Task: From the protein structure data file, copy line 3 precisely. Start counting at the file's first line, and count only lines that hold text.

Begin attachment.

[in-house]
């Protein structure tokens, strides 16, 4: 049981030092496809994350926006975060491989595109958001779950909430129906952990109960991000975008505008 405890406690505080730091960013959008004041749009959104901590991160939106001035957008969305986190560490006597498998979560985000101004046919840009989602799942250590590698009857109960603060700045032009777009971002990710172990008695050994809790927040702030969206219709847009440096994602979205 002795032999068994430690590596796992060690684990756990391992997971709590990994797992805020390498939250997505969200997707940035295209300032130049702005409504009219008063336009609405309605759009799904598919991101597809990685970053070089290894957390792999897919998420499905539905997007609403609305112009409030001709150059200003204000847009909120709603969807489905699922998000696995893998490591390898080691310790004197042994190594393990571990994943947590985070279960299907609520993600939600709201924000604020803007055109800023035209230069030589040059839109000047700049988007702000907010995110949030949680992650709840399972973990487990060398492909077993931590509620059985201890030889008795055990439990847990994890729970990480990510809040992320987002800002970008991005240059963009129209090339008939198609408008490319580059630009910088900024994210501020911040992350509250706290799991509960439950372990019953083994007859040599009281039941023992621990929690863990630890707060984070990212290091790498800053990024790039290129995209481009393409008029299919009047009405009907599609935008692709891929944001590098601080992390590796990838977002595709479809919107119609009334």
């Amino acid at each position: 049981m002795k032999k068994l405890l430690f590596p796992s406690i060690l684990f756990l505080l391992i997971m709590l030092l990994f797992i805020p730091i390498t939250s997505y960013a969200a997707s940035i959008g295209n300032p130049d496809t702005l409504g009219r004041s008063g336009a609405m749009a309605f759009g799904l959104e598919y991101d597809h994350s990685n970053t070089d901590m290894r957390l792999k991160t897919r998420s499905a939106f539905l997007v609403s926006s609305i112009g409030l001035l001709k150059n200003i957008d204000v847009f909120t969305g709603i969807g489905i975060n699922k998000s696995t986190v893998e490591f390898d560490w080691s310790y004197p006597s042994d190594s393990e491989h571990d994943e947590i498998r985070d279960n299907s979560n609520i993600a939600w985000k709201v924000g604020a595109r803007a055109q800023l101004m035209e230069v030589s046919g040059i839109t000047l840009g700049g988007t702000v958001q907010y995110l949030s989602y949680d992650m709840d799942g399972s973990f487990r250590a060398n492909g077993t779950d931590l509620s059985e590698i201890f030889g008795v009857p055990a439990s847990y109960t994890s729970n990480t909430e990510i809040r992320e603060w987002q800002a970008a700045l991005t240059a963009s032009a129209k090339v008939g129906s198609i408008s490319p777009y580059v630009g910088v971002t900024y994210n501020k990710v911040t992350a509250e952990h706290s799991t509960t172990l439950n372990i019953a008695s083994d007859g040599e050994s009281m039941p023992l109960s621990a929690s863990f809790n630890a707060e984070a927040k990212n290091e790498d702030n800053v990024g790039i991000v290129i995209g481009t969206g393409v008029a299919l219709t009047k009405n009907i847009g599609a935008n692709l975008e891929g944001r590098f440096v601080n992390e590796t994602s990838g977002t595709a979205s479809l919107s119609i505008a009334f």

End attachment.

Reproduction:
């Amino acid at each position: 049981m002795k032999k068994l405890l430690f590596p796992s406690i060690l684990f756990l505080l391992i997971m709590l030092l990994f797992i805020p730091i390498t939250s997505y960013a969200a997707s940035i959008g295209n300032p130049d496809t702005l409504g009219r004041s008063g336009a609405m749009a309605f759009g799904l959104e598919y991101d597809h994350s990685n970053t070089d901590m290894r957390l792999k991160t897919r998420s499905a939106f539905l997007v609403s926006s609305i112009g409030l001035l001709k150059n200003i957008d204000v847009f909120t969305g709603i969807g489905i975060n699922k998000s696995t986190v893998e490591f390898d560490w080691s310790y004197p006597s042994d190594s393990e491989h571990d994943e947590i498998r985070d279960n299907s979560n609520i993600a939600w985000k709201v924000g604020a595109r803007a055109q800023l101004m035209e230069v030589s046919g040059i839109t000047l840009g700049g988007t702000v958001q907010y995110l949030s989602y949680d992650m709840d799942g399972s973990f487990r250590a060398n492909g077993t779950d931590l509620s059985e590698i201890f030889g008795v009857p055990a439990s847990y109960t994890s729970n990480t909430e990510i809040r992320e603060w987002q800002a970008a700045l991005t240059a963009s032009a129209k090339v008939g129906s198609i408008s490319p777009y580059v630009g910088v971002t900024y994210n501020k990710v911040t992350a509250e952990h706290s799991t509960t172990l439950n372990i019953a008695s083994d007859g040599e050994s009281m039941p023992l109960s621990a929690s863990f809790n630890a707060e984070a927040k990212n290091e790498d702030n800053v990024g790039i991000v290129i995209g481009t969206g393409v008029a299919l219709t009047k009405n009907i847009g599609a935008n692709l975008e891929g944001r590098f440096v601080n992390e590796t994602s990838g977002t595709a979205s479809l919107s119609i505008a009334f």